A Blog by Jonathan Low


Jan 2, 2018

Index Funds' Growing Risk: Overweighted With Tech Securities

When is too much of a good thing really too much? JL

Kenan Machado and Saumya Vaishampayan report in the Wall Street Journal:

The weighing of technology stocks in the S&P 500 index has climbed to 23.8% from 20.8% at the end of last year. The same is true in Asia, where tech stocks have powered gains in Hong Kong, South Korea and other markets. Some tech stocks have gained nearly 50% this year. A pullback in the sector will have a bigger impact on the broader market.
Being passive can leave you with too much of a good thing.
Investors who loaded up on U.S. and Asian stock-index funds might be surprised to learn just what they own now: technology stocks—a lot of them.
Led by Apple Inc., Facebook Inc. and their peers, the weighing of technology stocks in the S&P 500 index has climbed to 23.8% as of Dec. 26, from 20.8% at the end of last year, according to S&P Dow Jones Indices.
Three years ago, tech stocks had a 19.7% weighting in the widely used U.S. stock market benchmark, which is currently tracked by funds with more than $2 trillion in assets. Over the past 10 years, the weighting of the tech sector in the S&P 500 at year-end has averaged 19.6%.
The same is true in Asia, where surging tech stocks have powered sharp gains in Hong Kong, South Korea and other markets. The weighting of technology stocks in the MSCI Emerging Markets Index, whose components include Chinese e-commerce giants Tencent Holdings Ltd. and Alibaba Group Holding Ltd. , was 28% as of Dec. 21, from 23.3% a year ago. Passive funds with $384.5 billion in assets tracked the index at the end of June, according to data provided by MSCI, and the tech sector’s average year-end weighting over the past decade has averaged 17%.
“It’s sort of an inherent flaw of index funds,” said Kyle Moore, founder of Quarry Hill Advisors in St. Paul, Minn., referring to the way surging stocks have a bigger share of indexes that are market-value weighted, like the S&P 500.
Noting that some tech stocks have gained nearly 50% this year, Mr. Moore said a  typical investor response would be to trim exposure to those stocks and take profits. When that happens in an index fund, nothing happens automatically, he said.
Investors have collectively plowed $436.5 billion this year into index funds globally through Dec. 20, according to EPFR Global. For many, the bet has paid off handsomely. The S&P 500 index has climbed 19.8% so far this year and is on track to chalk up its biggest annual gain since 2013. The tech-heavy Nasdaq Composite Index is up 28.9% this year.The conundrum now for investors is whether they should try to reduce their exposure to tech, and how to go about doing it. A pullback in the sector will have a bigger impact on the broader market, but arguably many investors in index funds have accepted that is what they signed up for when they chose to invest passively.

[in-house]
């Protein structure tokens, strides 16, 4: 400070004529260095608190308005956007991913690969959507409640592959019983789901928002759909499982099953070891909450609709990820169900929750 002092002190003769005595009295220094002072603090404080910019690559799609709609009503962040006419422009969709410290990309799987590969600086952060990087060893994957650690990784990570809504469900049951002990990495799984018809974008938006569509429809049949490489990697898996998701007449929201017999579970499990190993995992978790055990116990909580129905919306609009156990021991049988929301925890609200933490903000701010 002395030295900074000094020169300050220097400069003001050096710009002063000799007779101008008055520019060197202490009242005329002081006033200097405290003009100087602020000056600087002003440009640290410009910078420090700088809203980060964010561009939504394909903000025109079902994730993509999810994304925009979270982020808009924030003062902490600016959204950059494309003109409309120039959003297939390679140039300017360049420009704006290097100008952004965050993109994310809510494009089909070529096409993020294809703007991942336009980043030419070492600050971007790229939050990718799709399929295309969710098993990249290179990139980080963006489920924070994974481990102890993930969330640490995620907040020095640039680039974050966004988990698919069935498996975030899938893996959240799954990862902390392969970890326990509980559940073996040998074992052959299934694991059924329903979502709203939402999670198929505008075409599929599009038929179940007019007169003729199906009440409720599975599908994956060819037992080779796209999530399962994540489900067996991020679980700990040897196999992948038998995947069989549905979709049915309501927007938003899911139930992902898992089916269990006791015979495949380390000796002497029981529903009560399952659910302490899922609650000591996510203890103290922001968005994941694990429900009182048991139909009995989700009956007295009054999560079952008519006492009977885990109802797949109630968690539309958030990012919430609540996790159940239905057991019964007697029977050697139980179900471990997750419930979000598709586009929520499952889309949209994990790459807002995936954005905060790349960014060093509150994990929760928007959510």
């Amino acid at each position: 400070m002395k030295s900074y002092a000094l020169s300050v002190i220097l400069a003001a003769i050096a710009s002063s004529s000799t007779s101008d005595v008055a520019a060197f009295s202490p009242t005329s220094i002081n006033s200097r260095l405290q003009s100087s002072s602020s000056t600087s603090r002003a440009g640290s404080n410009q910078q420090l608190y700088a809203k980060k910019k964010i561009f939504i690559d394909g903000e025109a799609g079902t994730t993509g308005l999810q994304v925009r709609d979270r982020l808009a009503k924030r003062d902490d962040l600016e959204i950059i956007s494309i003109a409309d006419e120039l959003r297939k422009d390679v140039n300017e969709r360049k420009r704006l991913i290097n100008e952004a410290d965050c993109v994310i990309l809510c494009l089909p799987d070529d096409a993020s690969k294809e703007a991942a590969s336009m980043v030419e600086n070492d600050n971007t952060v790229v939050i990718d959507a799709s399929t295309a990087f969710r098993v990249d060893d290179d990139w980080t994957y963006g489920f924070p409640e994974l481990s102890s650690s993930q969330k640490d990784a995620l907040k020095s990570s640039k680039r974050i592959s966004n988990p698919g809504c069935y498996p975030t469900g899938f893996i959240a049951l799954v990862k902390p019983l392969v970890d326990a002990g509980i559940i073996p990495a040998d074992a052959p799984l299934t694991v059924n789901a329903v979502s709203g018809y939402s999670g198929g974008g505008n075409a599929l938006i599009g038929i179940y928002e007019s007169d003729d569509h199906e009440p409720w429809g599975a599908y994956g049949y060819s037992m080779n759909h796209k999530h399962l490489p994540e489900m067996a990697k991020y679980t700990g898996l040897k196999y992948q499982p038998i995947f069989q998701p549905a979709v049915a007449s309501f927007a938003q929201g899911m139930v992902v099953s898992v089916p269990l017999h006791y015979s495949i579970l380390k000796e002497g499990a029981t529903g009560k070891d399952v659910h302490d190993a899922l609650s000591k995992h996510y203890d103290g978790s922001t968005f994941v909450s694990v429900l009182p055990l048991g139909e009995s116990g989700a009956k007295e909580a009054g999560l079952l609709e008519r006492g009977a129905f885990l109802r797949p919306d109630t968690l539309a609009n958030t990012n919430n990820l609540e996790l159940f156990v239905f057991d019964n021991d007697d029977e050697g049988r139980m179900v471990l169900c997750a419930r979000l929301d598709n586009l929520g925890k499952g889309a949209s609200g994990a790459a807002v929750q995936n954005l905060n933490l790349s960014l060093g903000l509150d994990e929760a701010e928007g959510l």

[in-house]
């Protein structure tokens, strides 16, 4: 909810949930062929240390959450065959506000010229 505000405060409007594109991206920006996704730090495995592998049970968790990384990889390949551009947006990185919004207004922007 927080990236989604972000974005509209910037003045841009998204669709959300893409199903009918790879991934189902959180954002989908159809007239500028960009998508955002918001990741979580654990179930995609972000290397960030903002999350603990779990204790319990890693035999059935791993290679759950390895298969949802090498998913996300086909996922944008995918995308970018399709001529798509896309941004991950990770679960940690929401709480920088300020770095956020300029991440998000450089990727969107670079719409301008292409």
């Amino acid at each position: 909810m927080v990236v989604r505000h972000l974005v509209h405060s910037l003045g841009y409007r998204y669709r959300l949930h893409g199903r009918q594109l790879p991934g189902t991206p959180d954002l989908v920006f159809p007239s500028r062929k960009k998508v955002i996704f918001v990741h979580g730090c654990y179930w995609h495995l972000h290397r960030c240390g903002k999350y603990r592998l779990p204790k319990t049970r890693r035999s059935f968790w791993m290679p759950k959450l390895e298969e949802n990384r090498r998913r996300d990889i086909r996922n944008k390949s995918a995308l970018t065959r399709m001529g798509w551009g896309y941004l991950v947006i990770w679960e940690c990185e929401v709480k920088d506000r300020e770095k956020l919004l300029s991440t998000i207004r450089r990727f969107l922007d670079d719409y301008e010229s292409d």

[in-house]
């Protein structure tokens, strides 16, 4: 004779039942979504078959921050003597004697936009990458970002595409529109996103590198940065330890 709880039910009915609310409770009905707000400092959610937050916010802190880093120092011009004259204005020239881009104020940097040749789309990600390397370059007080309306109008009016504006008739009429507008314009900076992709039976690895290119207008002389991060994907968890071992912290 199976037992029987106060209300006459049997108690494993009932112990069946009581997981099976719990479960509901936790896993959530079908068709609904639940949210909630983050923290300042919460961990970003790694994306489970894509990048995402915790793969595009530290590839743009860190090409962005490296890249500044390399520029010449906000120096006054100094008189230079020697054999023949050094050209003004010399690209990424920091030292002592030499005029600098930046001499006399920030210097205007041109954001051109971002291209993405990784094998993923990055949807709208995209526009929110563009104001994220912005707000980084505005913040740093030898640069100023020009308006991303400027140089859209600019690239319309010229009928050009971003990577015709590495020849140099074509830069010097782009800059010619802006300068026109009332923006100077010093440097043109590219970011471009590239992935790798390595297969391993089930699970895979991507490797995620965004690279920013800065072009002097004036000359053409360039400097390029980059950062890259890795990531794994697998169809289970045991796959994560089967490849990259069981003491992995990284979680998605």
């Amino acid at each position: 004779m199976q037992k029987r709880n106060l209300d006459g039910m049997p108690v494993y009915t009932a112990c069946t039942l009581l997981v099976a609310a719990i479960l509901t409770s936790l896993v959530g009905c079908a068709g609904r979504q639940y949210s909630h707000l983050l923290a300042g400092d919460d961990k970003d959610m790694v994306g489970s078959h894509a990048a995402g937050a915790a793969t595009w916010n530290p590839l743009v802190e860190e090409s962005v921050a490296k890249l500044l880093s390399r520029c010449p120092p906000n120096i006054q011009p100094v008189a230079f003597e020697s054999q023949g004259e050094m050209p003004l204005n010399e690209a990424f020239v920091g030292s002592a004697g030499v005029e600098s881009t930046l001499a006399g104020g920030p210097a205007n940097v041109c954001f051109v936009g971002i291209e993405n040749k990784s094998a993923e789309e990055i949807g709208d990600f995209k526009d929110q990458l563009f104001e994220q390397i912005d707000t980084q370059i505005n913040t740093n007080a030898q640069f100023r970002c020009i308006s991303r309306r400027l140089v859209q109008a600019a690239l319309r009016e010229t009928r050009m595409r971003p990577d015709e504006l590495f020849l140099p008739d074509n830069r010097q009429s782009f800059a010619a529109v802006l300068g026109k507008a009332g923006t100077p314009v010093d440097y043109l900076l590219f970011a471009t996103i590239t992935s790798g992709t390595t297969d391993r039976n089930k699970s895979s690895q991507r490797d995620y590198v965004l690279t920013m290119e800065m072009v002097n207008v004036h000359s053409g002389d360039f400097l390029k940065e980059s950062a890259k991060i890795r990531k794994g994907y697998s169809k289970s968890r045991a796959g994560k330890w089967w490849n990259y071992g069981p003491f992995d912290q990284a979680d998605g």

Some investment advisers say they are telling clients to reduce their tech exposure by selling individual stocks or shifting into other funds where tech has a lesser influence.
With a fund that tracks the S&P 500 now, “it’s almost like you’re getting a bit of a technology momentum fund,” said Tom Haggerty, portfolio manager at Retirement Strategies, which manages about $350 million in Jacksonville, Fla.
Mr. Haggerty said he has talked to a few clients with large technology holdings, including those who own specialized exchange-traded funds such as the PowerShares QQQ that tracks Nasdaq-listed stocks. “We have pushed hard to have them pull back on those positions, especially if they hold those stocks in a large-cap fund,” he said.
Gary Sagui, a retired commodity trader who splits his time between Florida and Wisconsin, said he recently became concerned about the increased weighting of large companies with high price-to-earnings ratios in his index funds. That includes so-called FANG stocks—shorthand for Facebook, Amazon, Netflix and Google ’s parent Alphabet.
The 66-year-old said he sold his holdings in a Vanguard Total Stock Market exchange-traded fund and switched to a managed fund from Dimensional Fund Advisors with smaller weightings in such stocks. “It’s not that I don’t think they are great companies,” Mr. Sagui said, adding that “once you get off a regular income and are going to live on a pot of money you’ve put together, the questions you’re going to ask are a little different.”
Gains in tech stocks this year, which have been driven in large part by strong sales and profit growth, have stood out even in a banner year for equity markets overall. Apple and Facebook shares have surged about 50%, and Apple’s market capitalization is now close to $900 billion, making it the most valuable public company in the world. Shares of Tencent and Alibaba have roughly doubled this year.
The higher weighting of tech stocks in major indexes isn’t worrying investors who believe the rally has further room to run because of how well many technology companies are performing and their continued potential for high growth.
“We don’t think it is out of whack,” said Andy Wong, a senior investment manager at Pictet Asset Management in Hong Kong. “The benchmark weighting is a lot higher but compared to the tech bubble it is not there yet,” he said referring to the S&P 500.


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